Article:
See also my answer to this question:

Change Key exchange mechanism in IIS 8

Windows Server 2008 R2 enabled ciphers after applying IIS Crypto best practices:

Windows Server 2008 R2 enabled ciphers after applying IIS Crypto best practices

To obtain the server side list I generally use a compiled version of the code available here under "Listing Supported Cipher Suites";

https://msdn.microsoft.com/en-us/library/windows/desktop/bb870930(v=vs.85).aspx

I've uploaded a version I compiled to Dropbox if you wish to use it (at your own risk, I take no responsibility. But it's safe!)

https://www.dropbox.com/s/mvajmebtyilgics/listciphers.exe?dl=0

  • The cipher suite 'TLS_ECDHE_RSA_WITH_AES_256_CBC_SHA384_P521' is not present on Windows Server 2008 R2. – Fitzroy Apr 29 '15 at 9:43
  • 1
    @Fitzroy Yes it is, it's just not enabled by default. See: msdn.microsoft.com/en-us/library/windows/desktop/… I'll update my answer with a screenshot showing the supported cipher list on one of my 2008 R2 boxes – Steve365 Apr 29 '15 at 10:46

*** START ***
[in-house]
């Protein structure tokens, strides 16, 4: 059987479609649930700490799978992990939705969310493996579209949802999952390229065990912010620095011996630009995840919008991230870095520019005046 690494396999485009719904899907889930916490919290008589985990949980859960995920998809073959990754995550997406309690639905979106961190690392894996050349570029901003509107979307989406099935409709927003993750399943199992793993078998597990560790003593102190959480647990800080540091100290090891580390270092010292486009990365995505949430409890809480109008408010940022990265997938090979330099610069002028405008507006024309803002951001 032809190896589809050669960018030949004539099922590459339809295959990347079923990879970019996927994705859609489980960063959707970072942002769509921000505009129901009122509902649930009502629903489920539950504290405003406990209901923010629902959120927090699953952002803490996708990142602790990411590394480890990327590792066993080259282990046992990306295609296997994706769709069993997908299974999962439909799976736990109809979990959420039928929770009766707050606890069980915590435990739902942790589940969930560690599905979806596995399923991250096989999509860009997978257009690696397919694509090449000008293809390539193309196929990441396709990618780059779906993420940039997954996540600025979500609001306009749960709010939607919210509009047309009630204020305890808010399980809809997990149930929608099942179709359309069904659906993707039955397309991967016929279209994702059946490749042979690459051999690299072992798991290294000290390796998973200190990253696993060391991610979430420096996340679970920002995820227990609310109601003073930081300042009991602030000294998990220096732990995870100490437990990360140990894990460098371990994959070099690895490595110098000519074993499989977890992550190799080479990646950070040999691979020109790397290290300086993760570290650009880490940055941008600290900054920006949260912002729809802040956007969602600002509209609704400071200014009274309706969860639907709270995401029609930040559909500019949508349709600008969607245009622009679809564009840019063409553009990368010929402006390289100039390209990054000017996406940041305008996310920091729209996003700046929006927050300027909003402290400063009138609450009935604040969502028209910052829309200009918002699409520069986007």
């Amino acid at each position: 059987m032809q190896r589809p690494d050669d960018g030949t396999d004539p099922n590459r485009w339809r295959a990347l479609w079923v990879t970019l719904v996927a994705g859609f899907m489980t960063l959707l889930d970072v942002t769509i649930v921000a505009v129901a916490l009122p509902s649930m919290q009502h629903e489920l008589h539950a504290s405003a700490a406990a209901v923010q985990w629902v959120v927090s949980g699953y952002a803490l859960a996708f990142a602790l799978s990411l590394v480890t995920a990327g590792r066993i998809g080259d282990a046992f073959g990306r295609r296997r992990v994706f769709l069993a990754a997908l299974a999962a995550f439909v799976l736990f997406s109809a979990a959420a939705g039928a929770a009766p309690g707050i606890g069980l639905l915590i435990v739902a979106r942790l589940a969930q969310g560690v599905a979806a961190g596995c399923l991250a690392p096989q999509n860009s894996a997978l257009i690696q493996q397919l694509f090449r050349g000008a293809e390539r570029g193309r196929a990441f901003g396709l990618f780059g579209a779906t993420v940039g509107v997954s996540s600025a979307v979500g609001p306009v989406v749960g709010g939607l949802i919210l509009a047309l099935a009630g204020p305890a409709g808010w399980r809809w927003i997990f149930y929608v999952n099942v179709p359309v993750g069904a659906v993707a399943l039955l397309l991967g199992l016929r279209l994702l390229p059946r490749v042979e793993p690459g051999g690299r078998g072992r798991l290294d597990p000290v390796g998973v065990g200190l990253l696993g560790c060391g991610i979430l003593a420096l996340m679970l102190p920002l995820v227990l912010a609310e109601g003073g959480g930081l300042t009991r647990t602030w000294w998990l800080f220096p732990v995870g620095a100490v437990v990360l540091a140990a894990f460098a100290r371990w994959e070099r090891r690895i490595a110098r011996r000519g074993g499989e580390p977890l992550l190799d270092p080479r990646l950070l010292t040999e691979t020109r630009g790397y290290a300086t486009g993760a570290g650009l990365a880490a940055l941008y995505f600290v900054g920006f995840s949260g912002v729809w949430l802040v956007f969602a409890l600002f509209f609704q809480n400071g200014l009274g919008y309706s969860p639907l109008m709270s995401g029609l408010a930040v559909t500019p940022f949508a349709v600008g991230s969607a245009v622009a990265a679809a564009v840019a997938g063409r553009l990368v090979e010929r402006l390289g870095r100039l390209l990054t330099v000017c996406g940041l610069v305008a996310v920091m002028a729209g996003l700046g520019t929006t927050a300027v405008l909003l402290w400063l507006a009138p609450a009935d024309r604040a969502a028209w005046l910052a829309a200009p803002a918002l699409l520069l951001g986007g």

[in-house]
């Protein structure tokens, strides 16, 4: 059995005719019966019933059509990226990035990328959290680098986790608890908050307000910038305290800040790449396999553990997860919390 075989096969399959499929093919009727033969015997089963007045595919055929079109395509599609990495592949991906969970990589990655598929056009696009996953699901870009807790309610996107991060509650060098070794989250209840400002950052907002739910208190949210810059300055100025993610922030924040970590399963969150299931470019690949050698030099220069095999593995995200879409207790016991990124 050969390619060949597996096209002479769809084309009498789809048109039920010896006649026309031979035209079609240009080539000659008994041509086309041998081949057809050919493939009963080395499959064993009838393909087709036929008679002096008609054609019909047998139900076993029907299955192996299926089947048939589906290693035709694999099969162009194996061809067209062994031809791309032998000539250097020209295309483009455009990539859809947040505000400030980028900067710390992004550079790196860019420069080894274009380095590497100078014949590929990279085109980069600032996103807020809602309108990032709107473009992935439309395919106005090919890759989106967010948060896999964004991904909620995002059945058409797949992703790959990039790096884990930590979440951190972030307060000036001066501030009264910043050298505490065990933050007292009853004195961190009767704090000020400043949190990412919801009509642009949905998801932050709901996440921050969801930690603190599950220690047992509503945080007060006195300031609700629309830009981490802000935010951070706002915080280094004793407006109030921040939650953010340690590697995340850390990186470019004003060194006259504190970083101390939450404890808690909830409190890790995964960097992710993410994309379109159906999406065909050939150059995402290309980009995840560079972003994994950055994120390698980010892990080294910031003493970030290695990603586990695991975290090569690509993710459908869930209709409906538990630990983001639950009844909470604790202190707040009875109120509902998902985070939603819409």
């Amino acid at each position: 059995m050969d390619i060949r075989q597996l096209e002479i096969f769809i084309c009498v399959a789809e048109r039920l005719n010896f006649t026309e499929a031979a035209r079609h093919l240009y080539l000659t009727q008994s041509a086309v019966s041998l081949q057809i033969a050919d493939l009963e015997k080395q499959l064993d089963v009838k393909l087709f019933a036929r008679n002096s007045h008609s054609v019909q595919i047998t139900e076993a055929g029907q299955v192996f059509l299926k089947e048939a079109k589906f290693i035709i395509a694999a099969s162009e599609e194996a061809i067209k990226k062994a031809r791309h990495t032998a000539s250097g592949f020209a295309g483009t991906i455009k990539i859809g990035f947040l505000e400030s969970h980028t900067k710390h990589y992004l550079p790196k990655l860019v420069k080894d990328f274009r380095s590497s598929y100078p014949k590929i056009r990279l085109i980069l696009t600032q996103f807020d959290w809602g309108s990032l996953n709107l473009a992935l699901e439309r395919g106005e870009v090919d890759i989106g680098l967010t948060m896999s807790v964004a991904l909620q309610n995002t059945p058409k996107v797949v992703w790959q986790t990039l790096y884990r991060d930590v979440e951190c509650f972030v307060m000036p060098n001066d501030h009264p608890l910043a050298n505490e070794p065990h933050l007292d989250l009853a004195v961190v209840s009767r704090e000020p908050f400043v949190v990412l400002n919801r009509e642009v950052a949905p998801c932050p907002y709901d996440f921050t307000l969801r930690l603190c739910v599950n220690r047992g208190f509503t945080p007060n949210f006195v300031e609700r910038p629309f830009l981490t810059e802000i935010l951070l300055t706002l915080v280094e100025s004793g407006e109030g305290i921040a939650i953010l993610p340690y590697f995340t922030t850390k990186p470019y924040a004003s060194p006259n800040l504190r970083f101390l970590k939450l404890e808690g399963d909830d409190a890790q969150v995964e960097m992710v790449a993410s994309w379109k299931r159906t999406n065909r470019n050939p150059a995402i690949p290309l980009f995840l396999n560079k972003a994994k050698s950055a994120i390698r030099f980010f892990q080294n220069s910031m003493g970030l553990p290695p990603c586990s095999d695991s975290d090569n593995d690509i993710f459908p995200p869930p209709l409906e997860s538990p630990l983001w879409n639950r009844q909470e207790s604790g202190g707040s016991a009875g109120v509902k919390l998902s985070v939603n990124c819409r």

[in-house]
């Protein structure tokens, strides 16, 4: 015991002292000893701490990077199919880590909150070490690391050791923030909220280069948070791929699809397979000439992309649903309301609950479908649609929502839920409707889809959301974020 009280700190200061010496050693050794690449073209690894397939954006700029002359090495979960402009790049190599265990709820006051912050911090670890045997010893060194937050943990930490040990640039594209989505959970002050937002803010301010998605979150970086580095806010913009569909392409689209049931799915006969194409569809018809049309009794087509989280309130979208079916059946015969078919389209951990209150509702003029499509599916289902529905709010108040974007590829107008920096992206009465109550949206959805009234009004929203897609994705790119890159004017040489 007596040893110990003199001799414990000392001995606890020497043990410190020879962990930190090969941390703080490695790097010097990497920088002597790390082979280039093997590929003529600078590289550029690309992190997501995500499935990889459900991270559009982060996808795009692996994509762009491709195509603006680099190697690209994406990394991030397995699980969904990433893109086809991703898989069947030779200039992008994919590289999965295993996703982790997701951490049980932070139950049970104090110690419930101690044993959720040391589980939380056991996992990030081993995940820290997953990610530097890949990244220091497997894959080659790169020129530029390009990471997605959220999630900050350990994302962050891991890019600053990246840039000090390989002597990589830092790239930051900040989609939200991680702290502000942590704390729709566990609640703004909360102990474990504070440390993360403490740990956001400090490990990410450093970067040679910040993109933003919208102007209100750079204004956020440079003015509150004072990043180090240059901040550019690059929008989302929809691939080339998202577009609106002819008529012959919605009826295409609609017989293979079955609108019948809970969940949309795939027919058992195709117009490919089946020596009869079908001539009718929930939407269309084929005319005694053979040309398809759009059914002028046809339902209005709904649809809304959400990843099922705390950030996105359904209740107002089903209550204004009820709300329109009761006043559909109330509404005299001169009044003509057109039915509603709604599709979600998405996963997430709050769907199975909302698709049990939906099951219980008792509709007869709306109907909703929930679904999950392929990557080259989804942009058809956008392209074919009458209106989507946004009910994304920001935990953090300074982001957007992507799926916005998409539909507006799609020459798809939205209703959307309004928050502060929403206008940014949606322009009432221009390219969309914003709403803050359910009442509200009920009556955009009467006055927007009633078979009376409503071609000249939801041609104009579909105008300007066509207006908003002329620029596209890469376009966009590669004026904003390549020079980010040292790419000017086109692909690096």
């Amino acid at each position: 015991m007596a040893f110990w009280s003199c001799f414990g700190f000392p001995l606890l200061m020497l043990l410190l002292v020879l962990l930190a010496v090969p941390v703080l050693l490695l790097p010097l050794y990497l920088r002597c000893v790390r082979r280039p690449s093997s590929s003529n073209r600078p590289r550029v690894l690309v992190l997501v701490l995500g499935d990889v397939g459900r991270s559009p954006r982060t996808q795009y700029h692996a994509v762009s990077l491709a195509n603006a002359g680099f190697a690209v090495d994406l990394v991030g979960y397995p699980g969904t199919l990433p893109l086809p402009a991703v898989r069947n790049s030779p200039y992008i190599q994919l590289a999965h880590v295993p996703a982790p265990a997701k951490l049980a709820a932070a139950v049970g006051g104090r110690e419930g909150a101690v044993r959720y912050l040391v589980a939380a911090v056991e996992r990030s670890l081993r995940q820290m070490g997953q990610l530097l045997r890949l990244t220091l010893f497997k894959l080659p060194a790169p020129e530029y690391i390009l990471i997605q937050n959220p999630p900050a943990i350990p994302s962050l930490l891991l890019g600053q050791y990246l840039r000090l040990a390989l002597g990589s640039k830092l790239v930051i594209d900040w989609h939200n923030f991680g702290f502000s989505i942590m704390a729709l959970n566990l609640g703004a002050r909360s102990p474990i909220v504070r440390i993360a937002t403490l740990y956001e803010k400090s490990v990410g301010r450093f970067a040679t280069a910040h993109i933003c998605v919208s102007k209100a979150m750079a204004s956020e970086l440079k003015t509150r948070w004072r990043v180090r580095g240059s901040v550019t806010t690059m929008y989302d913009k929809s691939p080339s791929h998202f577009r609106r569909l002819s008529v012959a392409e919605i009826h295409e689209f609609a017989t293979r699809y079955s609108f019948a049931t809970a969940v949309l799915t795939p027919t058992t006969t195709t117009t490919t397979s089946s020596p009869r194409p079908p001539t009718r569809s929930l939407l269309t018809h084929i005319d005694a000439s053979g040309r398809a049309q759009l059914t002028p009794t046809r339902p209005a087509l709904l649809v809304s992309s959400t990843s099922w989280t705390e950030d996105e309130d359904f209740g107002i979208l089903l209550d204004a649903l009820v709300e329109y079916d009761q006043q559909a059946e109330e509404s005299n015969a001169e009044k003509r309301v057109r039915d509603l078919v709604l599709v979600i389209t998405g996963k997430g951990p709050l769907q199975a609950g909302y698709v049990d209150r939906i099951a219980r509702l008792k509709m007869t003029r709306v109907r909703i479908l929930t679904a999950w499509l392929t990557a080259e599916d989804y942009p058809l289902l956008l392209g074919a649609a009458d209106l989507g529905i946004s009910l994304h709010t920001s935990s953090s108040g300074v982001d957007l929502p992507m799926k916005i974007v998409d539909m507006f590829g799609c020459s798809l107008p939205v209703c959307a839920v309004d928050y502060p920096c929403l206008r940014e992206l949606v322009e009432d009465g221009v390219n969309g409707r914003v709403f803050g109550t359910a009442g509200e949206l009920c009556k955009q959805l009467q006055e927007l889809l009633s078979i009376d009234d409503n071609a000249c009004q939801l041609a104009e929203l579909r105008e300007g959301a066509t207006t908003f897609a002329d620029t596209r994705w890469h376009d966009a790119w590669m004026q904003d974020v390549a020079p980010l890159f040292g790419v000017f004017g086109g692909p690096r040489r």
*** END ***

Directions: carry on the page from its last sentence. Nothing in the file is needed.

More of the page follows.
• How do I get hold of 'listciphers.exe', it doesn't appear to be a native Windows binary. It would be very useful to have a CLI tool capable of listing the cipher suites. – Fitzroy May 1 '15 at 11:04
  • @Fitzroy I've edited my answer. It's some code that Microsoft made available and I've compiled myself, use at your own risk, but it seems to work ok for me... :) – Steve365 May 1 '15 at 13:02
2

The answer by "Richie Frame" is spot on. It's not the SHA256 inside the signature that the cipher suite string refers to. But in addition to Richie's answer, here's an additional tidbit:

But in order to support this suite, I would have to reissue our certificates changing the key exchange mechanism from using 'RSA' to 'ECDSA' (Elliptic Curve Digital Signature Algorithm).

You can't do this. The session key exchange mechanism is not encoded inside the certificate itself.